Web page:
The Danish Girl
The Danish Girl lacks an immediacy and vibrancy, as well as a genuine sense of emotional connection.
I used to like French people. Certainly I like French literature, French film, French art, and bits and pieces of French music, too. But I also used to like French people, so much so that I grossly overrated the film "Amelie." That was back in 2001 or so. I’m not sure what happened since. Before the neighborhood where I live was overrun by trust-fund hipsters and young semi-professionals subsidized by real-estate-value-inflating parents, it was semi-overrun by French people who are still around, and who, like the aforementioned trust fund hipsters and young semi-professionals, seem to be under the impression that they and their small children are so blessed and wondrous that nothing else in their immediate vicinity actually exists. So I’ll be sitting in a local eatery and have my foot stepped on by a five-year-old French person whose parent will either act as if nothing at all has happened, or expect me to act as if having my foot stepped on by a five-year-old French kid is the most blessed thing that will happen to me all day. Maybe that’s where it started.
I bring this up as a way of explaining my very negative reaction to "Chinese Puzzle," the latest film from writer/director Cedric Klapisch and the third part of his ostensible "Auberge Espagnole" trilogy. Said trilogy, which began with 2002’s "L’Auberge Espagnole" and continued with 2005’s "Les Poupées Russe" ("Russian Dolls"), finds its protagonist, French dude Xavier (Romain Duris), spending large portions of time outside of his native France pursuing life, liberty, and romantic/domestic fulfillment. In the first movie, he was in Spain, the second in St. Petersburg, and here, the newly-40 Xavier takes Manhattan, specifically Chinatown, where the women in his life who had been introduced in the prior films—wife and mother-of-his-children Wendy (Kelly Reilly), and unusually-disposed ex-girlfriends Isabelle (Cecile De France) and Martine (Audrey Tautou)—all converge too. The film’s opening moments, in which Xavier hustles his kids through busy New York streets, directing them in loud French, had an uncomfortable vibe of undesired verisimilitude for this viewer, along the lines of "Oh, no, ANOTHER one?"
I know: it’s only a movie. But it’s also only a movie that glories in the worst and most unexamined bourgeois-bohemian clichés, concocting for its protagonist a midlife crisis in which everybody is attractive and smart and nobody ever goes wanting in spite of constant complaints about being broke. After the breakup of his marriage to Wendy, Xavier impulsively follows her to New York, for the kids, you know. Isabelle, now a lesbian, has taken a Wall Street job and has used Xavier for a sperm donor. Maybe I’m more bohemian than most French people, because by this movie’s lights, being a sperm donor is a really big existential deal that involves breaking confusing news to your other children and pouting a lot. Silly American me, I thought it was a relatively routine thing. Any way. There’s also a scene where Xavier, hard pressed to exert his rights as a dad, goes to a storefront law firm to discuss his options with a "colorful" New Yawk solicitor. Now I don’t want to come off as one of those cats Alfred Hitchcock disdained as a "plausible," but what do you think the odds are that a relatively successful French novelist (for that is what Xavier has become), upon relocating to New York, will not be able to connect with a somewhat more distinguished practitioner? Pretty bad. But "Chinese Puzzle" uses Xavier’s "complicated" (that word comes up an awful lot throughout) situation as a pretext to establish his bonafides as a funky soulful French dude, a guy who doesn’t even need a steel frame or box spring when he sets up his bedding in his modest new Chinatown flat.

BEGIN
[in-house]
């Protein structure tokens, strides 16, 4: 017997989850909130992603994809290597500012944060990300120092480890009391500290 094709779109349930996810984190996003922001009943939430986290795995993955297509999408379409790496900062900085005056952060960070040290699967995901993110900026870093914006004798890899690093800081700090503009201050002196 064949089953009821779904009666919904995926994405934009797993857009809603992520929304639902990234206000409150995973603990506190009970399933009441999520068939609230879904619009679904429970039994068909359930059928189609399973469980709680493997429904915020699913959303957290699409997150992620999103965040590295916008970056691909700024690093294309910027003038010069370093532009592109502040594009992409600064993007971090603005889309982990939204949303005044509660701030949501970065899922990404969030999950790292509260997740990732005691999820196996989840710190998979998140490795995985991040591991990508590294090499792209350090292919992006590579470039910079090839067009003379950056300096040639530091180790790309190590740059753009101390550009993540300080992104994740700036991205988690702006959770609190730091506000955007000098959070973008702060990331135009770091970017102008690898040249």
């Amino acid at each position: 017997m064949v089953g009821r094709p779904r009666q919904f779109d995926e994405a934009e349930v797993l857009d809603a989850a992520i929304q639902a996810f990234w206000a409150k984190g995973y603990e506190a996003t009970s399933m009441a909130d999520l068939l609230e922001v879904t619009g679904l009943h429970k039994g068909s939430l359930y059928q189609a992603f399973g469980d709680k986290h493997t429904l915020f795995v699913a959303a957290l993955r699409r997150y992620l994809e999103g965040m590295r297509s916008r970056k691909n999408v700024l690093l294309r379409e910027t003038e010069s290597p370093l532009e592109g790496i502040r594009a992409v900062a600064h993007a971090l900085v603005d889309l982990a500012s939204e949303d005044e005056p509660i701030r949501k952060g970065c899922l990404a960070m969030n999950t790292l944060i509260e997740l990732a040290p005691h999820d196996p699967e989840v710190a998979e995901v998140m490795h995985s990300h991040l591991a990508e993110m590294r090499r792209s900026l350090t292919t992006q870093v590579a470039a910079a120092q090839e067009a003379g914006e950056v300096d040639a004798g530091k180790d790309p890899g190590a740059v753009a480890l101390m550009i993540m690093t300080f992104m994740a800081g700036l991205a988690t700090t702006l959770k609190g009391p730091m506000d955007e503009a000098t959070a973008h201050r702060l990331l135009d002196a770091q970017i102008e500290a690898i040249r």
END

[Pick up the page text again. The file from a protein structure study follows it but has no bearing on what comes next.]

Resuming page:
It’s lucky that Klapisch has an actor as disarming as Duris playing Xavier, or else the character would be completely insufferable, never mind just intermittently so. The rest of the cast is equally attractive, and the New York settings are mildly unusual. But the movie is so relentlessly self-satisfied in its celebration-of-life wisdom that the charm of its particulars never grabbed me with any kind of consistency, leaving me to write cranky notes about how the movie was "‘Late August, Early September’ For Dummies," and other unkind things. If you live in a neighborhood uninfested with French people, your mileage may vary. But I kind of doubt it.
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